- The Washington Times - Tuesday, September 28, 2004


Rupert Murdoch’s master plan to make News Corporation one of the United State’s largest companies has run into opposition from shareholder advocates.

A group representing Australian pension investors Monday said it would advise members to vote against Mr. Murdoch’s plan to switch the incorporation of the Adelaide company to Delaware.

While the recommendation from the Australia Council of Superannuation Investors is only advisory, it is a blow to the Murdoch family, which is enduring the rare experience of seeing its company’s fate in the hands of others.

Under Australian law, the family is prohibited from voting on the proposal, which needs 75 percent support to succeed and is designed to put News Corp. on the S&P; 500 index.

Australian institutions own 19 percent of the company, giving them a critical role. They prefer Australian corporate law, under which an investor who buys 20 percent of a company must make a bid for all the shares.

News Corp. has declined to take the rule with it to the United States, believing that investors would not be disadvantaged by Delaware corporate law, which is used by most large U.S. companies.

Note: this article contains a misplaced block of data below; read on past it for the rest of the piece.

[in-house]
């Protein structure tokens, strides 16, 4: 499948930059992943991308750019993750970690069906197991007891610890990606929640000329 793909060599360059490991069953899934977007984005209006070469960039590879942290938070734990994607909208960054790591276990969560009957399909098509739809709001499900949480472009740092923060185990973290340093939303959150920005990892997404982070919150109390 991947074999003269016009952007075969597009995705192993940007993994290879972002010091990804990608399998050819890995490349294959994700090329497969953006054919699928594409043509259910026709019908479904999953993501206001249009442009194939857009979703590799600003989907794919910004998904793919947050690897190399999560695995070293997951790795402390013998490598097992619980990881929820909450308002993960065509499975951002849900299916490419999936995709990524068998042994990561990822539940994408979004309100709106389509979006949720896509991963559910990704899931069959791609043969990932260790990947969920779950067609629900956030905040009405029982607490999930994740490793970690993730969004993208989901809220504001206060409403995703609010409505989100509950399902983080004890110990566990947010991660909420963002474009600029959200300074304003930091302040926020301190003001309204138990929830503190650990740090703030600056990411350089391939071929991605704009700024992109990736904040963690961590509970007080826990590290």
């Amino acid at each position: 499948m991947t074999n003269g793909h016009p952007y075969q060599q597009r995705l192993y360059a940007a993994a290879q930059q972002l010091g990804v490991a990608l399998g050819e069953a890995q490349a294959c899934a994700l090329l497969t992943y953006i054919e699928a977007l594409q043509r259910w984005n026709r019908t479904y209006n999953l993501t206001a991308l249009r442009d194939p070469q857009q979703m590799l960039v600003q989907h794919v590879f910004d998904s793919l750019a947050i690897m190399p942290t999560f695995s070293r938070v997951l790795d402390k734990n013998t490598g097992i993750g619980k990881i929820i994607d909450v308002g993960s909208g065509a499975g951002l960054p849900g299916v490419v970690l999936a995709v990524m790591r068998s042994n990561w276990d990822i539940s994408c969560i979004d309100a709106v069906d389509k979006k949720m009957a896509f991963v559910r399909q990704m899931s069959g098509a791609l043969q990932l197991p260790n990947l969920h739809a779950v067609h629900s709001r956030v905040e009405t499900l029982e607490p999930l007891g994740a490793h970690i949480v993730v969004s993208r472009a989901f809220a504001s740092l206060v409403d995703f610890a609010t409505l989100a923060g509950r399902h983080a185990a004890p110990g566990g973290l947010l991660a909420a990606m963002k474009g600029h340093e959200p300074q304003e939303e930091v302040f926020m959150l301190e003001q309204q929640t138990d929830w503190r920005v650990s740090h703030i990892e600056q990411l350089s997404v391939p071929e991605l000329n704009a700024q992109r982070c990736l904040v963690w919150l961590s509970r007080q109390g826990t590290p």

The ACSI said the plan had left many Australian investors with an “unsavory odor of further entrenchment of the board and management’s hegemony in News Corp.”

ACSI President Michael O’Sullivan told the Sydney Morning Herald: “We cannot accept that adhering to higher standards of corporate governance than the average American company can be a negative to the cost of capital or any other critical consideration.

“If you reincorporate in Delaware, the board and the major shareholder gets a bigger accretion of power and a greater ability to do what they want to do without having to refer it to shareholders, and that’s very attractive to them.”

Consulting firm Corporate Governance International also has complained about the move.

For years, News Corp., which owns the Times and Sun newspapers in Britain and controls broadcaster BSkyB, has been criticized for having poor corporate governance, including a complicated structure and a lack of independent directors.

Mr. Murdoch has sought to overturn this image by improving relations with institutions and the press and by appointing independent chairmen to the audit and compensation committees.

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